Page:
“My dears, I have just come home from Fairfield School and the Dem. caucus. It was interesting but long. . . . If my vote was dependant upon the speakers Hillary would get my vote.  A Saco State Rep. (female) gave an impassioned speech for her.  The chap who spoke for Barak Obama was deadly dull–fortunately my mind was made up [for Obama]!  Ward 6 (us) was evenly divided, 35 to 35, 4 delegates for each.  Now it goes to the state convention at the end of May.  At 6pm on the TV Obama is leading 52%-47%.  Tomorrow’s local rag will hopefully have a ward breakdown.  Ward 7 [also in Saco], Garside’s to the sea, had 5 Obama delegates to 3 Clinton.  Some wards went to classrooms, but we were in the gym with several other wards. . . a total firedrill.  It took nearly a half an hour to count the people in each ward and then match it up with the [votes]!  We needed a kindergarten teacher [to conduct a proper count.]”

UPDATE, MONDAY FEB. 11, our Maine relative reports the following:  “No ward breakdown in today’s local rag and the state Dem page is down.  Interestingly HRC won in Biddeford, Sanford and Lewiston, not surprisingly all mill towns and you know Biddeford [a working-class town], not as wealthy a population as Saco.  The most interesting fact is the number of voters who came out in bad weather:  42,000 plus 4000 absentee, breaking the record of 17,000 of 2004. Lines in Portland  were, at times, 3 blocks long.”

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February 10th 2008
A good day for prodigies

Posted under American history & childhood & European history

eustace-tillarybama.JPGIt’s a good day to be a boy genius:  Barack Obama once again swept two big primaries and overwhelmed Hillary Clinton yesterday in a Southern state primary.  Now all eyes turn to the Eastward, to see which way the Maine caucus will go.  UPDATE:  As the nation goes, so goes Maine, at least this weekend?  Obama wins another caucus in a walk–so far, with 59 precincts reporting, it looks like 57-42 for Obama.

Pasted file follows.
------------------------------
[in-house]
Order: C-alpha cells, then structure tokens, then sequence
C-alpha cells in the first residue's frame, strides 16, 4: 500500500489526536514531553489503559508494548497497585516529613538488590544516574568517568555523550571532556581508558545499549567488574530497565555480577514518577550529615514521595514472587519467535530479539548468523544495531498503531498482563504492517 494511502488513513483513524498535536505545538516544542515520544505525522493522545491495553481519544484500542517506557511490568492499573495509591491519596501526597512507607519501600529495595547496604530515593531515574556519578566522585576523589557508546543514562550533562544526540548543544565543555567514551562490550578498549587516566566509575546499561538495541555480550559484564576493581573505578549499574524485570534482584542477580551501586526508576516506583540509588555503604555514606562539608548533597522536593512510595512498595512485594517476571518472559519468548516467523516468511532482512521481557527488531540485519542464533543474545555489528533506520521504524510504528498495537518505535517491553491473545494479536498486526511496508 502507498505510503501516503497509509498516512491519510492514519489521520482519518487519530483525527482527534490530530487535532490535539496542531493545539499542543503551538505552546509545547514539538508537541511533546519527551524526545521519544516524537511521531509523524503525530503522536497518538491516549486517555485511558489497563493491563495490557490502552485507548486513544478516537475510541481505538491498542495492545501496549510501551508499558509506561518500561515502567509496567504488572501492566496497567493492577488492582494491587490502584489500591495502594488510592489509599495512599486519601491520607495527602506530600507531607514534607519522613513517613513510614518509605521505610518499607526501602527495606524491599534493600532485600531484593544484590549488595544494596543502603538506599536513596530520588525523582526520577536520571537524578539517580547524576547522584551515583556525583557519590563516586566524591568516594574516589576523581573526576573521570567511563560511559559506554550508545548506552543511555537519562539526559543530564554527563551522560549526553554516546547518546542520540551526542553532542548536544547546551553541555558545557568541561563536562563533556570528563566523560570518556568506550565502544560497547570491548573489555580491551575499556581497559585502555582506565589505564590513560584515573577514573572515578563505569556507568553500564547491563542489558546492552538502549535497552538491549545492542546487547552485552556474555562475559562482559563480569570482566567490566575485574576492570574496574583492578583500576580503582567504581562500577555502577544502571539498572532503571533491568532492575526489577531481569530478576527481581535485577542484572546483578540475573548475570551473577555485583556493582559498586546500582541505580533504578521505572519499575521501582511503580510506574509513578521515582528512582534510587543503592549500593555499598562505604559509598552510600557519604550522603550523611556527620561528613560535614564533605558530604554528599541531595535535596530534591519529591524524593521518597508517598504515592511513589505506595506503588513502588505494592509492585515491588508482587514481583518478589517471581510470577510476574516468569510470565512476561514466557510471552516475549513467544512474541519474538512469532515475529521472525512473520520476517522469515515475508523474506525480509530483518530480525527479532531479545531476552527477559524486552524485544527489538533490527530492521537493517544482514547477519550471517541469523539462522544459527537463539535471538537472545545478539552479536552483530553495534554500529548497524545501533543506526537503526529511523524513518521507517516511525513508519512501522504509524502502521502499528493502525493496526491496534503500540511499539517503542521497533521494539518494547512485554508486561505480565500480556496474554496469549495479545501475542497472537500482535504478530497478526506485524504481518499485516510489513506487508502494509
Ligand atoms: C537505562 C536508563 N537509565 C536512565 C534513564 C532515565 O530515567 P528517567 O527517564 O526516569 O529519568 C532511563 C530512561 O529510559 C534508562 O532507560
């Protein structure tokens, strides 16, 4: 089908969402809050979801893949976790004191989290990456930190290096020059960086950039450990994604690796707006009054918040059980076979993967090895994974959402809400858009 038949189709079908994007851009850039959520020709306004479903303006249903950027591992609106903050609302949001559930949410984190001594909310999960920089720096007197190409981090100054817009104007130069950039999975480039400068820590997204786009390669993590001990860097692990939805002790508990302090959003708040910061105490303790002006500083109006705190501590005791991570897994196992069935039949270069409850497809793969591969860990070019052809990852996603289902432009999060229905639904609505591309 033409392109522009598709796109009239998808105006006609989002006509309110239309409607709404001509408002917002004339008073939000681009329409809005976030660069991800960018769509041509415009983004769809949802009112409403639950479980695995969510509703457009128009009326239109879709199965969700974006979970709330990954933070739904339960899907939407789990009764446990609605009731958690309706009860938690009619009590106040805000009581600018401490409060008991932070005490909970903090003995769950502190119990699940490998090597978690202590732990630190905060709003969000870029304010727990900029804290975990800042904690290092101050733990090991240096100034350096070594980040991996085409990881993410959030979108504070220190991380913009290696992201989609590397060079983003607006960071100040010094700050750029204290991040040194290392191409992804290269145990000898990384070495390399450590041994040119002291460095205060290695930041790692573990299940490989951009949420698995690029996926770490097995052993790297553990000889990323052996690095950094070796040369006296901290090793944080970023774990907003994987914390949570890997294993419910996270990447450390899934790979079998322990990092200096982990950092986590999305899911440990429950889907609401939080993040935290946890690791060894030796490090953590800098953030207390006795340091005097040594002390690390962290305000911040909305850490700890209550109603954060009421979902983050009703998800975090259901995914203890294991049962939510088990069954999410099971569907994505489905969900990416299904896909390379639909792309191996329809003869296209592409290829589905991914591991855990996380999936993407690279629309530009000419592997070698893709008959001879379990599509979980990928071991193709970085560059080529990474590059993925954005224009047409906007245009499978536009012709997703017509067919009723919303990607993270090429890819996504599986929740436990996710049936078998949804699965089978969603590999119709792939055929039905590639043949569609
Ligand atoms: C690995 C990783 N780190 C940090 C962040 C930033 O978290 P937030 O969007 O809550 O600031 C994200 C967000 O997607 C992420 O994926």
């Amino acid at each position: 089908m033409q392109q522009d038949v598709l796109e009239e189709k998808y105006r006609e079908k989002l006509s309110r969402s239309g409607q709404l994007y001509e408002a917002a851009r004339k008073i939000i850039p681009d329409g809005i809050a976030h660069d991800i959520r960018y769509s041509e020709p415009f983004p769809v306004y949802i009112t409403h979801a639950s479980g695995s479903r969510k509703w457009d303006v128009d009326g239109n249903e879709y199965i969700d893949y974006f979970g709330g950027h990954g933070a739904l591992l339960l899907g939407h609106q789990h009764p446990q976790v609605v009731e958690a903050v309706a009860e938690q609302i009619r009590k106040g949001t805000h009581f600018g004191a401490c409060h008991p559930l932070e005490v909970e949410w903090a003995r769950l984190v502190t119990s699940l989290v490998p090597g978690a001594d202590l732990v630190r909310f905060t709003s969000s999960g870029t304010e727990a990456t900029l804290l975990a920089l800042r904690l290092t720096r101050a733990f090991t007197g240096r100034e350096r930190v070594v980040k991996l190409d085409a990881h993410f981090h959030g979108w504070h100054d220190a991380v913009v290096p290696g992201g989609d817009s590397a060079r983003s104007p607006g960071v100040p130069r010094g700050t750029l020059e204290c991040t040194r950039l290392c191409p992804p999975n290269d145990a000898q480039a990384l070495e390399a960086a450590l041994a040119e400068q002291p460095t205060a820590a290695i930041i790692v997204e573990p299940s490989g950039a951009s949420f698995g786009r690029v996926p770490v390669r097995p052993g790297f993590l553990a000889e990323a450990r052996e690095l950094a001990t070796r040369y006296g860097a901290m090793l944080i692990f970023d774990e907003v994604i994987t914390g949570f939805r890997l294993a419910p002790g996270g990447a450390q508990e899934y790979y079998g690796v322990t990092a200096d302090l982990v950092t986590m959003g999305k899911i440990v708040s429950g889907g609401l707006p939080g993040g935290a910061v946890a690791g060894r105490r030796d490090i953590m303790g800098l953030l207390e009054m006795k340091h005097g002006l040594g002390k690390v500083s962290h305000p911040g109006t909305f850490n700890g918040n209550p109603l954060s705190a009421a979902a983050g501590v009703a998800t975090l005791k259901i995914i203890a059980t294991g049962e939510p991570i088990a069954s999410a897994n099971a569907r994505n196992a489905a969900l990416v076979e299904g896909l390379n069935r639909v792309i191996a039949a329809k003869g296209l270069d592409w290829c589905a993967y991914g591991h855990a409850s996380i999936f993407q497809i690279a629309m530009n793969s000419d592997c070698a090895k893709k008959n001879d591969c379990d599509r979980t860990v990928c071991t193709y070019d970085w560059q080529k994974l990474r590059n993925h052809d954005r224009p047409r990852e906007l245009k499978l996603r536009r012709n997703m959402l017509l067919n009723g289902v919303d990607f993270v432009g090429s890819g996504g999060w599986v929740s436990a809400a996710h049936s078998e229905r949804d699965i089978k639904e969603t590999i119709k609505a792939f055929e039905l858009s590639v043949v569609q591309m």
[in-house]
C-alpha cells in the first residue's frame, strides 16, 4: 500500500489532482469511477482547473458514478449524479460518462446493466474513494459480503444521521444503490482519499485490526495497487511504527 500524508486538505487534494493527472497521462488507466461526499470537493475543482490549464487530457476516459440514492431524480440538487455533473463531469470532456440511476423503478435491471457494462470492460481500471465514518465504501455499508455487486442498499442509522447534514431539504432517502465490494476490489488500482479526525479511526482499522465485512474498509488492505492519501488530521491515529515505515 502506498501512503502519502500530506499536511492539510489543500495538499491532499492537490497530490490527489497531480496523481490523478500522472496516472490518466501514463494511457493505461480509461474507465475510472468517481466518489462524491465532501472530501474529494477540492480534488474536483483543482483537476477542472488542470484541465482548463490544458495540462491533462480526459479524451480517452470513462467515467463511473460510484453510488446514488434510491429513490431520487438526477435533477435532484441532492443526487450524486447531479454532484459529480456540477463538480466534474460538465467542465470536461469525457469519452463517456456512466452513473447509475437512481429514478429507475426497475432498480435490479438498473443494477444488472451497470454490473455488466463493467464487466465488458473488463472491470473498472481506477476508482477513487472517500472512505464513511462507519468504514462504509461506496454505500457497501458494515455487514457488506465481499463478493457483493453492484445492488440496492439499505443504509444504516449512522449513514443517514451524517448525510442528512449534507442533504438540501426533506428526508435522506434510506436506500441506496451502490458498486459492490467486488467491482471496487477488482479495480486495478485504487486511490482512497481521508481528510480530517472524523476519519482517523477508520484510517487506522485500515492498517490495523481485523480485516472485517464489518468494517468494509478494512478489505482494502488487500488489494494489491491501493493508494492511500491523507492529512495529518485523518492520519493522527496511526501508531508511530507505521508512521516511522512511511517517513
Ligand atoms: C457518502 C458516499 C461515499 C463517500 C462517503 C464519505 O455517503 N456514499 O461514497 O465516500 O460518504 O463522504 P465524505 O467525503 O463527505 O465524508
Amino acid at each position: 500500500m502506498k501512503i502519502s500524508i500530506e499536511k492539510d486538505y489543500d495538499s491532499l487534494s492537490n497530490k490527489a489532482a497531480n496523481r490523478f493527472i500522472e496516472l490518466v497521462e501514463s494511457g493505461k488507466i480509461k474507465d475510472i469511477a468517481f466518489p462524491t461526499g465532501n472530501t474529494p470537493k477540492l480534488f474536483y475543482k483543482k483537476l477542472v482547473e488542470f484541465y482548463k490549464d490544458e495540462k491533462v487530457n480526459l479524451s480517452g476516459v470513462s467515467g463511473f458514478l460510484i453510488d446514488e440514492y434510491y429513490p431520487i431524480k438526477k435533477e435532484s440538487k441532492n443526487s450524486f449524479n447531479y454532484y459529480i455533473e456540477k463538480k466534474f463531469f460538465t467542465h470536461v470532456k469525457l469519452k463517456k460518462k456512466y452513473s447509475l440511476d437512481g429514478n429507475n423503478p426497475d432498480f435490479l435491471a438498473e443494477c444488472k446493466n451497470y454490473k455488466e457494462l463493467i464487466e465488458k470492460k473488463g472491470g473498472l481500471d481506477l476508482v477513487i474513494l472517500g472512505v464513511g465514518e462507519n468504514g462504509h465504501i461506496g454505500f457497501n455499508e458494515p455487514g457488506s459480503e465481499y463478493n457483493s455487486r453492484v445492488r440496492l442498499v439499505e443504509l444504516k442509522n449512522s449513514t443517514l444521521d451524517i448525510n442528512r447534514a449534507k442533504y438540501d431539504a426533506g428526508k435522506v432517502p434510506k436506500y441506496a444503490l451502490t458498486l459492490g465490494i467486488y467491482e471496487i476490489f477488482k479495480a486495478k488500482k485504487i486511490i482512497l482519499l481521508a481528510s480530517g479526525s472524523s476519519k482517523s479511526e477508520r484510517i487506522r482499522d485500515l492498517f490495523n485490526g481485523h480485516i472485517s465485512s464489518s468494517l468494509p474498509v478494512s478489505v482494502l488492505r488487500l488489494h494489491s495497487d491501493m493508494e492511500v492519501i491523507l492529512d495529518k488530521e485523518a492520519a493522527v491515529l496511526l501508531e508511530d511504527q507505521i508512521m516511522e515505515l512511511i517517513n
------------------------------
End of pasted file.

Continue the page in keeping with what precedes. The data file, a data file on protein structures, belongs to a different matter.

In other boy genius news:  NPR’s Weekend Edition Sunday featured an interesting bit of trivia:  this winter is the 150th anniversary of the popularization of Felix Mendelssohn’s “Wedding March” as a wedding recessional.  The credit (or blame) goes to the planners of the wedding of Queen Victoria’s eldest daughter Princess Victoria Adelaide Mary Louise to Frederick Wilhelm IV of Prussia, on January .  More interesting to me was the fact that Mendelssohn (1809-1847) composed the “Wedding March” as part his composition of music to accompany his favorite play, William Shakespeare’s A Midsummer Night’s Dream, at the age of 17.

But as classical music historian Robert Greenberg says in the interview, Mendelssohn was already an accomplished mendelssohn1.jpgand ambitious composer who between the ages of 12 and 14 had composed four operas, twelve string symphonies, among others.  “He came from a wealthy banking family in Berlin, and his parents wanted only the best for their children,” Greenberg says in the interview.  “They were over-educated by any standards. Mendelssohn could speak multiple languages as a child, reading Homer in the original by the time he was 10. He was also an excellent water-colorist. Music was just another one of those things he mastered as a young man.”  It’s a good thing he accomplished so much at such young ages–he died at age 38 from a stroke.  Tragically, a stroke had killed his sister Fanny the previous year.  Brother and sister were very close–upon hearing of Fanny’s fatal stroke, Mendelssohn allegedly screamed and fainted away.  A rather Gothic flourish for a man known as the first of the great Romantic composers.

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February 8th 2008
Do they kiss their daughters with those mouths?

Posted under Gender & local news & wankers

I read this morning in the Denver Post that a State Representative here in Colorado, Larry Liston (R-Colorado Springs, natch!called unwed teenage mothers “sluts” in a Republican caucus meeting Wednesday morning.  The Colorado Springs Gazette reported his comments, and to his credit, he apologized for his remarks on the floor of the House today.

Then, I click on over to Talking Points Memo for a little news fix, and I see that MSNBC’s David Shuster is taking heat for asking Bill Press last night, “doesn’t it seem like Chelsea [Clinton is] sort of being pimped out in some weird sort of way?” in the service of her mother’s campaign for the presidency.  (Would he have made the same observation about the Romney campaign’s “Five Brothers,” who have each spent most of the entire last year on the campaign trail for their Dad?  Should I stop asking questions to which I already know the answer?)  Shuster is supposedly going to offer an on-air apology today, too.